It's cheaper to give homeless men and women a permanent place to live than to leave them on the streets.
That's according to a study of an apartment complex for formerly homeless people in Charlotte, N.C., that found drastic savings on health care costs and incarceration.
Moore Place houses 85 chronically homeless adults, and was the subject of a study by the University of North Carolina Charlotte released on Monday. The study found that, in its first year, Moore Place tenants saved $1.8 million in health care costs, with 447 fewer emergency room visits (a 78 percent reduction) and 372 fewer days in the hospital (a 79 percent reduction).
The tenants also spent 84 percent fewer days in jail, with a 78 percent drop in arrests. The reduction is largely due to a decrease in crimes related to homelessness, such as trespassing, loitering, public urination, begging and public consumption of alcohol, according to Caroline Chambre, director the Urban Ministry Center's HousingWorks, the main force behind Moore Place.
One tenant, Carl Caldwell, 62, said he used to go to the emergency room five to seven times a week, late at night, so he could spend the night there. "You wouldn't believe my hospital bills," Caldwell, who hasn't had health insurance for years, told The Huffington Post. Caldwell was a teacher for 30 years and became homeless five years ago, when he lost his job and his roommate moved out.
While living on the street, he was diagnosed with prostate cancer. The disease was particularly challenging for Caldwell, who said he spent his days "trying not to get robbed or killed" and trying to find bathrooms and shelter from freezing weather. Since he moved into Moore Place when it opened in March 2012, Caldwell has gained a regular doctor and has undergone radiation. Now his cancer is in remission. Without having to worry about where he will sleep, he can take his medicine regularly and keep it in his mini fridge.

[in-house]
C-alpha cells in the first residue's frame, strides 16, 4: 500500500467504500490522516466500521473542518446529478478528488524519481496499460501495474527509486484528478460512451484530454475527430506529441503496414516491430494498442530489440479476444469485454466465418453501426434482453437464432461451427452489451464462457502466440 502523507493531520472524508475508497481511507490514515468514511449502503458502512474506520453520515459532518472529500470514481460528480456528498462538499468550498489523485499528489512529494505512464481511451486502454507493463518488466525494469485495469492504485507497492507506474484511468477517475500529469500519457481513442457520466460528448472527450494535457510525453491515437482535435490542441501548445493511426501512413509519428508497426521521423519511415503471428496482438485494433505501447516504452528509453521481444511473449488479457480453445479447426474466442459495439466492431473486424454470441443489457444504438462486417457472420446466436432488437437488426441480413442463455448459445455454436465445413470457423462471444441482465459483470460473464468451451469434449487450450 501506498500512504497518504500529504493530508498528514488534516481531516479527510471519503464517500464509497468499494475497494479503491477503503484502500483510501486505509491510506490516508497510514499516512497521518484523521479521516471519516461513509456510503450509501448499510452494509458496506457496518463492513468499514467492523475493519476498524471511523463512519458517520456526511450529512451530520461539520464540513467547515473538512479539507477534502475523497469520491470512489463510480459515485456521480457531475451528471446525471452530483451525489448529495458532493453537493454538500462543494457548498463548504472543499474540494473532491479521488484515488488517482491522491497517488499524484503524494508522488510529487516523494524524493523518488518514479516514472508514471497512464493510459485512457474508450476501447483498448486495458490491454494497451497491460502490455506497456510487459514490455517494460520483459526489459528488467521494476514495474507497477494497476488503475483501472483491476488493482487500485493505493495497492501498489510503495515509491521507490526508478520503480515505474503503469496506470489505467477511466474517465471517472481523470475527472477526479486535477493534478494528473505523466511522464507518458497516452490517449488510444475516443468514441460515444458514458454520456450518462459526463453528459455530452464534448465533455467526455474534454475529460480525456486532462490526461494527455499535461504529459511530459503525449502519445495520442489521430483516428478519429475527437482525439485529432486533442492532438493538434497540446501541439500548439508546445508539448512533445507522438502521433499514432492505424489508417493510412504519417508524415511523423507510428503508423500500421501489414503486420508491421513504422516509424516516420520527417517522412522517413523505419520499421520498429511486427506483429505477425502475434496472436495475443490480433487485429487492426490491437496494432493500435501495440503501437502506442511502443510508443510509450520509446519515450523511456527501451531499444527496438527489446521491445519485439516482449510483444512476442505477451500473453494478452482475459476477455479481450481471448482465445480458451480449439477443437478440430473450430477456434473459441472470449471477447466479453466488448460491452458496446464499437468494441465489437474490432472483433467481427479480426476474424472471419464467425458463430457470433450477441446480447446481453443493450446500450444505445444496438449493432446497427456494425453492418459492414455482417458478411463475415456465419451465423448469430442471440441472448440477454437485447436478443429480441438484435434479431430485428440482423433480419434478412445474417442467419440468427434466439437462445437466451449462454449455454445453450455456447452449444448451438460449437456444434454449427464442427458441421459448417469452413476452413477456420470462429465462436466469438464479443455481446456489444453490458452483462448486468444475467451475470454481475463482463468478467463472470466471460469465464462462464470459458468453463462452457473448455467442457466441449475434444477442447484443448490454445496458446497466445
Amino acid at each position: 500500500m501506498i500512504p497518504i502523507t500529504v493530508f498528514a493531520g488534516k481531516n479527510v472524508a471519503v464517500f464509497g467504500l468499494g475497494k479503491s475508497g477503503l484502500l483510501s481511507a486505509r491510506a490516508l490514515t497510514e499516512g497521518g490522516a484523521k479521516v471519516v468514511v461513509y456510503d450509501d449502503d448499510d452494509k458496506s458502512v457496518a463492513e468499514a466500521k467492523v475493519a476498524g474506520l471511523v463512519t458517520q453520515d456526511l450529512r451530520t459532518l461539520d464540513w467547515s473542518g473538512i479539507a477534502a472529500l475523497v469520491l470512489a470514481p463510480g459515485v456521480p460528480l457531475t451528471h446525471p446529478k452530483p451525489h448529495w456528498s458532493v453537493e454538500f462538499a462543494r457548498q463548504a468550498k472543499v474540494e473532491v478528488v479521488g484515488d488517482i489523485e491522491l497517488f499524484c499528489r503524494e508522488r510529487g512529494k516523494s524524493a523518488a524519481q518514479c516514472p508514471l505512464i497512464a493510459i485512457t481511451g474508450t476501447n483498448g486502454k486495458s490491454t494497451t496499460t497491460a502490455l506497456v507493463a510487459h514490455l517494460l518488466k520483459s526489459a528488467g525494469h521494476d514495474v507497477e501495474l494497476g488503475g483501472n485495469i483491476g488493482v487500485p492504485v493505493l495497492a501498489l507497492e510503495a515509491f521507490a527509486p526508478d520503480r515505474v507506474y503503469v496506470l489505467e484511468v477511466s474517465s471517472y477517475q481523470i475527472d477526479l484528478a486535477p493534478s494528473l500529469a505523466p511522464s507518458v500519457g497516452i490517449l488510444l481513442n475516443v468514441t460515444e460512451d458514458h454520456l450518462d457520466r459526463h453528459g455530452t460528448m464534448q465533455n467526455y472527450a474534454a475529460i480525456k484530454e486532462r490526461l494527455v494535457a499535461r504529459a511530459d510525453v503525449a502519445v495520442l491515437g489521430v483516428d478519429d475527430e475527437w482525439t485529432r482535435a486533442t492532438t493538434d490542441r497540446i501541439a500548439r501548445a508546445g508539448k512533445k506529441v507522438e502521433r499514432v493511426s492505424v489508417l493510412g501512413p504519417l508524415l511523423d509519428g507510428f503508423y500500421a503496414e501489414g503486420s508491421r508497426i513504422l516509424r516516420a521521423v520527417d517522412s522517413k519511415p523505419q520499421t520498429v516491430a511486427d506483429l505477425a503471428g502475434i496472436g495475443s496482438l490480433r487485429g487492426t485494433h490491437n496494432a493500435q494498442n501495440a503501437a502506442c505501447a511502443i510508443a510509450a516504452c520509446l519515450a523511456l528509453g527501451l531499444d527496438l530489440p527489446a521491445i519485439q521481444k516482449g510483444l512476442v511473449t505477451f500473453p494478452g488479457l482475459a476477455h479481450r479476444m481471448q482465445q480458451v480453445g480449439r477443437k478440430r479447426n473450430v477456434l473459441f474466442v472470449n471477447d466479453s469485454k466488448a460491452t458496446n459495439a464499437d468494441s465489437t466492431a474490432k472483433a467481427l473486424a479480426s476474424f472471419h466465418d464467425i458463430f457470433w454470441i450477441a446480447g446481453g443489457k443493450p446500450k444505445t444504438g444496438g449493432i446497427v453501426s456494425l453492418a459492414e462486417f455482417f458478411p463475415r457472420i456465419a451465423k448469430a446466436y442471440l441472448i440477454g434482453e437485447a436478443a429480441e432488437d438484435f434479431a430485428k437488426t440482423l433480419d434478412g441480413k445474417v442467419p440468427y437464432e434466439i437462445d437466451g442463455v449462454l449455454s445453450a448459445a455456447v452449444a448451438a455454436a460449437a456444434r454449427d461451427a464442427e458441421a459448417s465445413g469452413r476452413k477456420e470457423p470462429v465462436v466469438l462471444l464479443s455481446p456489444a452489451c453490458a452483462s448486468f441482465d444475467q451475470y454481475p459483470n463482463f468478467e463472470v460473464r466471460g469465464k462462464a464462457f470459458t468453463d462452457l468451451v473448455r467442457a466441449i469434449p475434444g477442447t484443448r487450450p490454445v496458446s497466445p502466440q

"Moore Place saved my life," Caldwell said. "When you're homeless, you are dependent on everybody. Now I am independent and can give back." Caldwell said he regularly helps feed homeless people now and has reconnected with family members he hadn't spoken to in years.
Chambre said she expects Moore Place tenants' mental and physical health to continue to improve with consistent access to health care. "The idea of having a primary care doctor was just a fantasy when they were living on the street," said Chambre. "Now they all have a regular doctor."
Moore Place is the first homeless facility in Charlotte with a "housing first" model. Housing first is based on the notion that homeless individuals can more effectively deal with other issues -- such as addiction, employment and physical or mental health -- once they have housing. The other permanent housing facility for the homeless in Charlotte does not follow the "housing first" model, requiring sobriety as a prerequisite.
"Charlotte also has several large shelters with very robust front doors," Chambre said. "But you have to also have a back door -- a way for people to escape homelessness. Shelters are overcrowded, with people living there for years, which defeats the purpose of emergency shelters."
Moore Place tenants are required to contribute 30 percent of their income -- which for many residents comes from benefits like disability, veterans or Social Security -- toward rent. The rest of their housing costs, which total about $14,000 per tenant annually, are paid by a combination of private and church donations, and local and federal government funding.
The land and construction for the facility cost $6 million, which Chambre predicted will be surpassed by the millions of dollars the facility will save in health care and incarceration costs.
The UNCC study is one of several studies that have found that providing housing first reduces the overall cost of homelessness.
UNCC assistant professor Lori Thomas, who directed the study, said she found the health care and incarceration improvement among the tenants particularly notable, given how vulnerable the tenants are. Most tenants have two or more disabling health-related conditions, and nearly half suffer from post-traumatic stress disorder, the study reported.
"This compassionate perspective is a better way to honor the humanity of a person, but it also works from a fiscally responsible perspective," Thomas said. "This really is a win-win."